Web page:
Publishing

Mad Endeavor Books

I am happy to introduce the website for Mad Endeavor Books. This venture will independently publish my work in eBook, Print-On-Demand (POD), and other formats.
 

Many, many thanks to Rose Lowry of Beechleaf Design for the fabulous work on the logo. She took my scattered ideas and made them real in a perfect and rockin' way.
 

The first title for Mad Endeavor Books will be released, ahem, really really soon. Finishing touches are required on formatting the text, setting up accounts, and bribing friends and relatives to say nice things about it. News will be released here, on the Mad Endeavor Books website (http://madendeavorbooks.com), Facebook, and anywhere else I can shamelessly plug my products.
 

As for why I am going the route of independent publishing, one reason is the changing landscape of the publishing business. The other reason is simple. You have to be a little crazy to be a writer. It is truly a mad endeavor.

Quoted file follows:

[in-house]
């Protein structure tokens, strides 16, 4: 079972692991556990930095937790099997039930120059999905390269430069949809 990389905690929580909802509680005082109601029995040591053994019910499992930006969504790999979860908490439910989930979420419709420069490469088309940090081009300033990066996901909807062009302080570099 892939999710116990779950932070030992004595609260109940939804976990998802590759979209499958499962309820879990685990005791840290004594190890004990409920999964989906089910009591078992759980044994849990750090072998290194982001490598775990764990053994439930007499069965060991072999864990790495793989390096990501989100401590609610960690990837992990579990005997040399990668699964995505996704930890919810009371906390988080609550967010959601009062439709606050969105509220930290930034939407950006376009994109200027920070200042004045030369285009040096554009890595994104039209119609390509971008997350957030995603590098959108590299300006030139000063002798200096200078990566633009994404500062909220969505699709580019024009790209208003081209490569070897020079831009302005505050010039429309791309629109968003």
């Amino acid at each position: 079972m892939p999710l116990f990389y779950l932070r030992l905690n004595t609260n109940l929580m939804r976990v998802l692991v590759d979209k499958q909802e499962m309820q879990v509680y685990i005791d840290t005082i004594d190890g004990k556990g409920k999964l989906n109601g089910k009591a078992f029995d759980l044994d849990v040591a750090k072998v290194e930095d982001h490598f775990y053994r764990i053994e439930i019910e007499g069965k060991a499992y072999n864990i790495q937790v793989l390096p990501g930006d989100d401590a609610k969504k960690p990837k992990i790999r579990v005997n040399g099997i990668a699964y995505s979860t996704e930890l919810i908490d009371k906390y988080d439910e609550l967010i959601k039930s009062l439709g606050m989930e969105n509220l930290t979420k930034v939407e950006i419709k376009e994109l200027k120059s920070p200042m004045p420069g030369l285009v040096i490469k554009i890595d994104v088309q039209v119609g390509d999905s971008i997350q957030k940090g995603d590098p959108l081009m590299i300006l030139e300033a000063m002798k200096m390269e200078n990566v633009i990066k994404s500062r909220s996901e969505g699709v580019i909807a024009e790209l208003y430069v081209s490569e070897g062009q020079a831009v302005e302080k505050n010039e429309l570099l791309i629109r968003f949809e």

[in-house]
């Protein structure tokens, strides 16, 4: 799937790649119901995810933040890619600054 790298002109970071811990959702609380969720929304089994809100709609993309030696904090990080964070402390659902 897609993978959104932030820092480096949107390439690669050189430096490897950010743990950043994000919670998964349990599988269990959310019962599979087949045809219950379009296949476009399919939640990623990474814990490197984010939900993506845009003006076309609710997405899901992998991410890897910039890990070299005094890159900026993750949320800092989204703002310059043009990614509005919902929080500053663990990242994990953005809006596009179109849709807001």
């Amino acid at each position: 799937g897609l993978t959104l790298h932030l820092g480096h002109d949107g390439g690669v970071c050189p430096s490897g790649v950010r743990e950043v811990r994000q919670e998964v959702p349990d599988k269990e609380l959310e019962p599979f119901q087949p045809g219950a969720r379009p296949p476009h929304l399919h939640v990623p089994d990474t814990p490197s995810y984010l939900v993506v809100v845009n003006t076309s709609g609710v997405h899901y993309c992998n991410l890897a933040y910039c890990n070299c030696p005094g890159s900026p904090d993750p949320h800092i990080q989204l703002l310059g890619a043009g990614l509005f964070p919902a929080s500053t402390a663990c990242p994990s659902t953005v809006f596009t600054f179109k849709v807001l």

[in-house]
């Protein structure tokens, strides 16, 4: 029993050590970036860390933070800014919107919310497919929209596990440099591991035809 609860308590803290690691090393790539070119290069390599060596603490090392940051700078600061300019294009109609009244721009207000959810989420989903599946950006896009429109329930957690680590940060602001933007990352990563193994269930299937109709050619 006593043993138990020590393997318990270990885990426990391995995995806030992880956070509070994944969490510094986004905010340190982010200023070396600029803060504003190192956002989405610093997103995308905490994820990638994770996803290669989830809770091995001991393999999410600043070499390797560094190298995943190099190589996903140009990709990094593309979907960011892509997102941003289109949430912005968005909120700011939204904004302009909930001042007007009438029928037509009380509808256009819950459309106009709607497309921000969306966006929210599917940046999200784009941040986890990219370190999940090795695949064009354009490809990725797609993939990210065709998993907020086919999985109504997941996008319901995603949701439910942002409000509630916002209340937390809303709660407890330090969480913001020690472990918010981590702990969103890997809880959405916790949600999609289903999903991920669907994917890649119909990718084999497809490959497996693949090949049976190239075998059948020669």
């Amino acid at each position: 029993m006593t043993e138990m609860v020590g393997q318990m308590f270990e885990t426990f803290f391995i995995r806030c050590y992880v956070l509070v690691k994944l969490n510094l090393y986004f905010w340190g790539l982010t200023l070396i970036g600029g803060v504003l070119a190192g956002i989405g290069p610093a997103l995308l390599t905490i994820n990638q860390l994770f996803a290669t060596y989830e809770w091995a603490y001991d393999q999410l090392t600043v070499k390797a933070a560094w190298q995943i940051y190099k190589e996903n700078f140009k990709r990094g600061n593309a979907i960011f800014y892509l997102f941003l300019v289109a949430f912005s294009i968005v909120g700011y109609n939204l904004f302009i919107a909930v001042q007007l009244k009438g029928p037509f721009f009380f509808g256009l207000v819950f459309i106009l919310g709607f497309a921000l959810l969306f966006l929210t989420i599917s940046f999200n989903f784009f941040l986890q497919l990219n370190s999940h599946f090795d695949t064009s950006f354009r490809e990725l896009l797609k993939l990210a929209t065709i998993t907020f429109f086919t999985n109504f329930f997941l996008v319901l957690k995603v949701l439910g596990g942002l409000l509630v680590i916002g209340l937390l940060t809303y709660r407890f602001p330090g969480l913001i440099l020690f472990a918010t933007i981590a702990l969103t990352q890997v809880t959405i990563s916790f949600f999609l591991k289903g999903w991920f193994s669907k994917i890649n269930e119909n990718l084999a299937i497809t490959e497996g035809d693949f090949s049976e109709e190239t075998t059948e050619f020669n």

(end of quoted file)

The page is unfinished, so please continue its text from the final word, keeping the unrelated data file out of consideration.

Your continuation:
Houses Big And Small

Back on the old blog I posted a corporate map of the big publishing houses and their science fiction/fantasy imprints. I meant to follow up with noted small publishers as well, but didn't get around to it.

 
Until now! I decided to repost the major publishers and fill in some blanks. Part of my research was done in Barnes & Borders, scanning the spines for imprint information. While a small number, there were books by small publishers on the shelves, which was encouraging. Also, quite a few books in the (no disrespect meant) women's/romance-speculative vein. As noted below, many companies want to be in on that sub-genre.

 
Where the list is lacking is YA imprints. I tried to note a few but that wasn't the focus of my research. Also, the list of small publishers is nowhere near complete. One can find an exhaustive list at the Locus website. My subjective rules for listing the small publishers below were

1) They had a book on the shelf when I visited Barnes & Borders
2) They have published an author I have heard of.

 
What is stunning to me is the apparent personality disorder of some of the big publishers. It's as if they can't make up their minds under which brand name they want to put their science fiction and fantasy. There are probably reasons for this, but seems like an awful messy overlap of function and direction. And while much of the corporate hierarchy is unchanged from a year ago, I wonder if that will still be the case a year hence.

 
The list is below the break. Hope this helps.

 

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